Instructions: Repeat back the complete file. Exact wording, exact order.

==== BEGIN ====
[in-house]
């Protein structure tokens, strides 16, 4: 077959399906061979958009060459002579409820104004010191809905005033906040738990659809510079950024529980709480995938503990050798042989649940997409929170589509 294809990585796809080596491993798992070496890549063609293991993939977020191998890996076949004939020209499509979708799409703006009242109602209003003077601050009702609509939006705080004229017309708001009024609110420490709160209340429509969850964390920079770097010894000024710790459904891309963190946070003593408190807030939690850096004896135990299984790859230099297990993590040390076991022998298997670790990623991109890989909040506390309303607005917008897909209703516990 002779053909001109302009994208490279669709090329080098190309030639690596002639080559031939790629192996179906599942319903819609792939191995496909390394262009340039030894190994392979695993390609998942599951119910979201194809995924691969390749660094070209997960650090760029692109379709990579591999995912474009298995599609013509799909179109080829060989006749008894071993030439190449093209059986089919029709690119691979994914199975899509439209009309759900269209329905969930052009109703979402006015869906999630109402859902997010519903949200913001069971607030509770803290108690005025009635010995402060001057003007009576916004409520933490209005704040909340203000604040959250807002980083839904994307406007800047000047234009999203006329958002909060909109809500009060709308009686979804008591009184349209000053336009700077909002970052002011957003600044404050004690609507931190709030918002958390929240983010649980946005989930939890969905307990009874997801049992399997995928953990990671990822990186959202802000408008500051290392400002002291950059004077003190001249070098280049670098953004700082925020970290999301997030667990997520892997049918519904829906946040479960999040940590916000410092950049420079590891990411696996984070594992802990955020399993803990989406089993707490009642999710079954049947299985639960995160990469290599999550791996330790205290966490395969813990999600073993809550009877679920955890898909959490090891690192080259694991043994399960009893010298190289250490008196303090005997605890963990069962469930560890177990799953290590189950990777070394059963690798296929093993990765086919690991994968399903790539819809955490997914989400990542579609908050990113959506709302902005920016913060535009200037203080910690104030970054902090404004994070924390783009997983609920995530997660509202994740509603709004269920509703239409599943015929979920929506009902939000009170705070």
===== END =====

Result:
[in-house]
């Protein structure tokens, strides 16, 4: 077959399906061979958009060459002579409820104004010191809905005033906040738990659809510079950024529980709480995938503990050798042989649940997409929170589509 294809990585796809080596491993798992070496890549063609293991993939977020191998890996076949004939020209499509979708799409703006009242109602209003003077601050009702609509939006705080004229017309708001009024609110420490709160209340429509969850964390920079770097010894000024710790459904891309963190946070003593408190807030939690850096004896135990299984790859230099297990993590040390076991022998298997670790990623991109890989909040506390309303607005917008897909209703516990 002779053909001109302009994208490279669709090329080098190309030639690596002639080559031939790629192996179906599942319903819609792939191995496909390394262009340039030894190994392979695993390609998942599951119910979201194809995924691969390749660094070209997960650090760029692109379709990579591999995912474009298995599609013509799909179109080829060989006749008894071993030439190449093209059986089919029709690119691979994914199975899509439209009309759900269209329905969930052009109703979402006015869906999630109402859902997010519903949200913001069971607030509770803290108690005025009635010995402060001057003007009576916004409520933490209005704040909340203000604040959250807002980083839904994307406007800047000047234009999203006329958002909060909109809500009060709308009686979804008591009184349209000053336009700077909002970052002011957003600044404050004690609507931190709030918002958390929240983010649980946005989930939890969905307990009874997801049992399997995928953990990671990822990186959202802000408008500051290392400002002291950059004077003190001249070098280049670098953004700082925020970290999301997030667990997520892997049918519904829906946040479960999040940590916000410092950049420079590891990411696996984070594992802990955020399993803990989406089993707490009642999710079954049947299985639960995160990469290599999550791996330790205290966490395969813990999600073993809550009877679920955890898909959490090891690192080259694991043994399960009893010298190289250490008196303090005997605890963990069962469930560890177990799953290590189950990777070394059963690798296929093993990765086919690991994968399903790539819809955490997914989400990542579609908050990113959506709302902005920016913060535009200037203080910690104030970054902090404004994070924390783009997983609920995530997660509202994740509603709004269920509703239409599943015929979920929506009902939000009170705070």